Paradox has released the big 1.2 update to Crusader Kings III, with it comes a fun new feature that lets you properly design your initial ruler. Since the release you've been able to step into the shoes of pre-set historical monarchs and leaders. Carrying their legacy on through the ages, and across the world. Now though, Paradox are giving us much more control over our game and our leader. You can now design them yourself with various options including appearance, age, ethnicity, sexual orientation, and more with the results sometimes looking quite amusing. You start by choosing a location, then the option to design your own will be available. Unlike how it was handled with Crusader Kings II, this is an entirely free feature added to the base game.

  • Vivaldi Web Browser Now Has a Built-in Email Client

    A fully-featured email client is the latest feature to be added to Vivaldi, the Chromium-based web browser. The bods beavering away on the wannabe web fave have added a native IMAP and POP3 email client to the app, as well as a RSS feed reader, and multi-account friendly calendar. Other recent feature additions have included a word processor and a built-in arcade game. Although Vivaldi Mail (as the feature is known) is currently of a ‘pre-Beta quality’ it is fully functional and works relatively well already. On paper Vivaldi Mail will work with most modern e-mail services via IMAP or POP. Alas, for now, this doesn’t include Google or Gmail accounts.

Programming Leftovers

  • A beginner's guide to developing with React | Opensource.com

    React is a JavaScript user interface (UI) library that was built and is maintained by Facebook. React helps JavaScript developers think logically and functionally about how they want to build a UI.

  • DOM Recording For Web Application Demos

    To show off the power of our Pernosco debugger, we wanted many short demo videos of the application interface. Regular videos are relatively heavyweight and lossy; we wanted something more like Asciinema, but for our Web application, not just a terminal. So we created DOMRec, a DOM recorder.

  • The 20 Best Kotlin Books for Beginner and Expert Developers

    Here you will find the top Kotlin books that will make it very interesting and almost effortless for you to learn Kotlin. Kotlin is a statically composed, universally useful programming language with type deduction. It is also a cross-platform language. Kotlin is intended to engage completely with Java, and Kotlin’s standard library’s JVM variant relies upon the Java Class Library. However, Kotlin’s type of derivation permits its syntax to be more compact and precise. Therefore, it has become quite crucial to learn Kotlin these days. But to learn it in the shortest number of days, a perfect set of Kotlin books is indecipherably important. Whether or not to pick Kotlin or Java for new advancement has been coming up a ton in the Android people group since the Google I/O declaration. The short answer is that Kotlin code is more secure and more succinct than Java code and that Kotlin and Java records can coincide in Android applications, so Kotlin isn’t just valuable for new applications but also for growing existing Java applications as well.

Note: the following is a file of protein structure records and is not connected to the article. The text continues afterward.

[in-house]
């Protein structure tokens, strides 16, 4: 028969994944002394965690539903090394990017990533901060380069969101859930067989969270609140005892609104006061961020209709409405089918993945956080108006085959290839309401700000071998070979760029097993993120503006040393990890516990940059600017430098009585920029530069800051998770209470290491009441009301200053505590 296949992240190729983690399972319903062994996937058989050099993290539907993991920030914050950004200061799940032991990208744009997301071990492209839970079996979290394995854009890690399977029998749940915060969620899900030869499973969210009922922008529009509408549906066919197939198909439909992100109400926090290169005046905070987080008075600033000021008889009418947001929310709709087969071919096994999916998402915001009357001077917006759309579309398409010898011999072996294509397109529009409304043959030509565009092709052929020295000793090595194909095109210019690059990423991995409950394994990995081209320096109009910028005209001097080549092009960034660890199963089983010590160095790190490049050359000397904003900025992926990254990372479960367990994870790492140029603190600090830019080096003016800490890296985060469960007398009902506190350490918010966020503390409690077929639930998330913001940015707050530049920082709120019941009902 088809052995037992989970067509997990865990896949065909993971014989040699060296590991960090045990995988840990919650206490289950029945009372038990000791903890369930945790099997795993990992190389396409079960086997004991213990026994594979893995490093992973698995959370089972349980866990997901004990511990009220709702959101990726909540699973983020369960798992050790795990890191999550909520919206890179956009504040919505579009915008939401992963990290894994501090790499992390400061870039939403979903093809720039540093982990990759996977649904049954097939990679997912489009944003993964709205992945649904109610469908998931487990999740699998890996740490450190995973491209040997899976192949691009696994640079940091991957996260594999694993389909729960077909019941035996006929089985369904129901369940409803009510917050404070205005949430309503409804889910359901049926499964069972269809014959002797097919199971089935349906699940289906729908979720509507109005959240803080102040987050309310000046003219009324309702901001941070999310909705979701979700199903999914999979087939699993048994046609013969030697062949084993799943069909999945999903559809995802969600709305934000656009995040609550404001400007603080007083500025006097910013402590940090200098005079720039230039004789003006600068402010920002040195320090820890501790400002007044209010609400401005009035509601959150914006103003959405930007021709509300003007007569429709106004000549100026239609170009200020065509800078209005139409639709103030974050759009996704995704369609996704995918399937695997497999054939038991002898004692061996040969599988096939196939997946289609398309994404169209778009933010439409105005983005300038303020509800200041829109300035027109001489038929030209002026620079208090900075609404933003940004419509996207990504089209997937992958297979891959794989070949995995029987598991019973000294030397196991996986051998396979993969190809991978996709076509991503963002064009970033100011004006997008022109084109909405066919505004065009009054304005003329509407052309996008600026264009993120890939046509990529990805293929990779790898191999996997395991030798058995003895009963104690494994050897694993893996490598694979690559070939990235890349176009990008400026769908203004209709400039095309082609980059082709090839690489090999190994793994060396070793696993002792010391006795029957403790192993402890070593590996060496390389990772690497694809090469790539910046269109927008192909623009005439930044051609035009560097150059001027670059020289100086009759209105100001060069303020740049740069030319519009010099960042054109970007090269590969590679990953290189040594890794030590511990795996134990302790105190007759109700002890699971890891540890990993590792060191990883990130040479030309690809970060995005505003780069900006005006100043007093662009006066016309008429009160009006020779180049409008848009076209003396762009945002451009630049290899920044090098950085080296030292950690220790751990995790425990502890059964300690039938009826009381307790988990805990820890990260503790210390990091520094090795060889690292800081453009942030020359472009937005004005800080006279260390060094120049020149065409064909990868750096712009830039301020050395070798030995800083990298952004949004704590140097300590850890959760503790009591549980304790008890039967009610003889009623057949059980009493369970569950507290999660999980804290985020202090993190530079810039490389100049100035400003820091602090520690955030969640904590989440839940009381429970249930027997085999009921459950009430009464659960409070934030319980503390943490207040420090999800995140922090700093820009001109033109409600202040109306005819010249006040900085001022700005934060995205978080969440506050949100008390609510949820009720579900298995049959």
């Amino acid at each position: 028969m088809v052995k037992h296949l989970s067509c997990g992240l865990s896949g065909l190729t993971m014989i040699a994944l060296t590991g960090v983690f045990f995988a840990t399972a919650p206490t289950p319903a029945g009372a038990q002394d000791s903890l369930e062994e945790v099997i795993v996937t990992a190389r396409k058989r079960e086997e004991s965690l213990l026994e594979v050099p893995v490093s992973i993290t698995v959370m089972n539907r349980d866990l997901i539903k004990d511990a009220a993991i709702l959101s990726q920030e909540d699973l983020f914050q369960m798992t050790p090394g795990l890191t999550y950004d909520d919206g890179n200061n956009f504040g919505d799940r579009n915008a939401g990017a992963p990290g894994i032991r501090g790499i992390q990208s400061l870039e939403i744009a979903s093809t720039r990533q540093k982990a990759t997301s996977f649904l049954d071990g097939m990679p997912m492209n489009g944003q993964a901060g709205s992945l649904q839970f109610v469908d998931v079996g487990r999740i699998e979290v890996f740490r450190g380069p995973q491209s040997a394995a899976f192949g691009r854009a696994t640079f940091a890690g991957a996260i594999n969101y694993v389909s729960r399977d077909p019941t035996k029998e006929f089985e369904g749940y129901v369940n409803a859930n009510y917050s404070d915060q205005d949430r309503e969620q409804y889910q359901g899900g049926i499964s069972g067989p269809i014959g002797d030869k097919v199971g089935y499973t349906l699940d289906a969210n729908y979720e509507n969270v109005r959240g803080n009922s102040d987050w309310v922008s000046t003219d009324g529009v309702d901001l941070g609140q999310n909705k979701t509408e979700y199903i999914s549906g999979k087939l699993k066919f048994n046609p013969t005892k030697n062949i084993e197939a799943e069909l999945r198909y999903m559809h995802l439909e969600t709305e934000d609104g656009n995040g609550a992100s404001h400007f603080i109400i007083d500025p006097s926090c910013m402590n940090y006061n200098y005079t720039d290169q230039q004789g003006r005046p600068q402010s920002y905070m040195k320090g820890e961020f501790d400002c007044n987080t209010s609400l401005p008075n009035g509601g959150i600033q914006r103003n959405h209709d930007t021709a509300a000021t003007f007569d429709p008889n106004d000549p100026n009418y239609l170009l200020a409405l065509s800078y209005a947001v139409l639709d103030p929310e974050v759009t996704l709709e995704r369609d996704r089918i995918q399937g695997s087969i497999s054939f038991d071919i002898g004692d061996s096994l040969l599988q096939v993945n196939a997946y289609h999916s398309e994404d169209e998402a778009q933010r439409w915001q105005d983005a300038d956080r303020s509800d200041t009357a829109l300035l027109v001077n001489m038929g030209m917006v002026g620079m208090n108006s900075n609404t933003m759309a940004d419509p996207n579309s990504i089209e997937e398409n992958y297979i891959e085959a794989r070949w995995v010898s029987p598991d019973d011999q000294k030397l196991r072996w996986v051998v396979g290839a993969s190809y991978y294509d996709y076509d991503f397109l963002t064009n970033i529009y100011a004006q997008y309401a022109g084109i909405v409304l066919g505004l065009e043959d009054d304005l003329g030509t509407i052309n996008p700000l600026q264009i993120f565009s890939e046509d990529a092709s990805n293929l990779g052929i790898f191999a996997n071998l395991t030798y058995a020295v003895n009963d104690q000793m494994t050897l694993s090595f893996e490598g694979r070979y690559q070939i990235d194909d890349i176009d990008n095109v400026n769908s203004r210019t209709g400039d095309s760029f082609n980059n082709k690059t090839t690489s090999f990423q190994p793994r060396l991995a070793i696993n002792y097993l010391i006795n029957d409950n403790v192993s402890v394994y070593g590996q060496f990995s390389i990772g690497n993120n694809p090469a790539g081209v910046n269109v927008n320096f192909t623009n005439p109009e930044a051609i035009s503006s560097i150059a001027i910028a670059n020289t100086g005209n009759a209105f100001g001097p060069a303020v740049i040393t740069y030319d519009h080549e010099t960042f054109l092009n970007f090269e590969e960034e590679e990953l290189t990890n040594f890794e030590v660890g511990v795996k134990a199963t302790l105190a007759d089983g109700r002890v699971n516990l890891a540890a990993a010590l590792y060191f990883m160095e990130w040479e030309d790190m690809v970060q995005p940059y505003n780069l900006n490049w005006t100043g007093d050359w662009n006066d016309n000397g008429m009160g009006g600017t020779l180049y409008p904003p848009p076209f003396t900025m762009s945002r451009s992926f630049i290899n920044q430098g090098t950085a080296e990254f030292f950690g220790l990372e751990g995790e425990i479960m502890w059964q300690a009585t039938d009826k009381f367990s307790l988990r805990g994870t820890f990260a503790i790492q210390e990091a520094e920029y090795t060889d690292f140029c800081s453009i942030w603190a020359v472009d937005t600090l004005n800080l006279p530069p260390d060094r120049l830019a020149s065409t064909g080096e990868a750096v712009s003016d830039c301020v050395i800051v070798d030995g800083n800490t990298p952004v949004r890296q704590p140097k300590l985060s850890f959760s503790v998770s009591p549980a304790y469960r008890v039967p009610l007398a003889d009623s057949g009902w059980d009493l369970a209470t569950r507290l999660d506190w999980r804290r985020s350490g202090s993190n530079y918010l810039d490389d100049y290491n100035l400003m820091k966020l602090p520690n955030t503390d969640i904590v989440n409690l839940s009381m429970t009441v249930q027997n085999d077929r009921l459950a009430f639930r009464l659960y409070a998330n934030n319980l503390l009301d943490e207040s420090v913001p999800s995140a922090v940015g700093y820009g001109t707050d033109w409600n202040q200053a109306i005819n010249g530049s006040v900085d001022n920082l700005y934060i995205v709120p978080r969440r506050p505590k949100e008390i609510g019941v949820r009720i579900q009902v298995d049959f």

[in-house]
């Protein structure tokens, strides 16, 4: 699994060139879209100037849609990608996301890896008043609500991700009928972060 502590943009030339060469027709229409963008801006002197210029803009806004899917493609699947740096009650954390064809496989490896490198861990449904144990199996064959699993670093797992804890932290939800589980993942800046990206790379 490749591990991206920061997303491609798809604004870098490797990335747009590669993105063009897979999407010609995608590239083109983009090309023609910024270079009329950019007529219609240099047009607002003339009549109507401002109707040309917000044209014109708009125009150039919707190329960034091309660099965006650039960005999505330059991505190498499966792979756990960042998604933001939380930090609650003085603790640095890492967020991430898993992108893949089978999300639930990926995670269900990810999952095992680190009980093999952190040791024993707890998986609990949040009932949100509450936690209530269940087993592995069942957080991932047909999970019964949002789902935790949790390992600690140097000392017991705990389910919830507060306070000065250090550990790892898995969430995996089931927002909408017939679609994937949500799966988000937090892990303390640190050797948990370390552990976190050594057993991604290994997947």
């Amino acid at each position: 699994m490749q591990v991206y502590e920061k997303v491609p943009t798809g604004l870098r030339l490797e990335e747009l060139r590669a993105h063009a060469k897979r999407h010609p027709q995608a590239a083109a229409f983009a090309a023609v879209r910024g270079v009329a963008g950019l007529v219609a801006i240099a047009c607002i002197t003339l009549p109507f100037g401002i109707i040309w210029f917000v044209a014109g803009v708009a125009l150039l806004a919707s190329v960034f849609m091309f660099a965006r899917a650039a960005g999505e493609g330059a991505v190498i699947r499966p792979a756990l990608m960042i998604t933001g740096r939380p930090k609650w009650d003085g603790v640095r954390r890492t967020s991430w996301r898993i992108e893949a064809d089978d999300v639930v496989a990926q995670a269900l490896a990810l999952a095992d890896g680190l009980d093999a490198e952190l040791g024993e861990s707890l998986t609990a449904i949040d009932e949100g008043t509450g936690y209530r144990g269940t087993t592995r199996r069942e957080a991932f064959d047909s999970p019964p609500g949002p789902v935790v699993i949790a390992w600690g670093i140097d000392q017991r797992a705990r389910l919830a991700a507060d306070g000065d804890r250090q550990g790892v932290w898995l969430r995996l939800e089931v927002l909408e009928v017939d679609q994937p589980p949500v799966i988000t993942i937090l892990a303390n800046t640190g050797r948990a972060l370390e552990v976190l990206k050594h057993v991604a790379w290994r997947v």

• What the Error Handling Project Group is Working On

    The Rust community takes its error handling seriously. There’s already a strong culture in place for emphasizing helpful error handling and reporting, with multiple libraries each offering their own take (see Jane Lusby’s thorough survey of Rust error handling/reporting libraries). But there’s still room for improvement. The main focus of the group is carrying on error handling-related work that was in progress before the group's formation. To that end, we're working on systematically addressing error handling-related issues, as well as eliminating blockers that are holding up stalled RFCs. Our first few meetings saw us setting a number of short- and long-term goals. These goals fall into one of three themes: making the Error trait more universally accessible, improving error handling ergonomics, and authoring additional learning resources.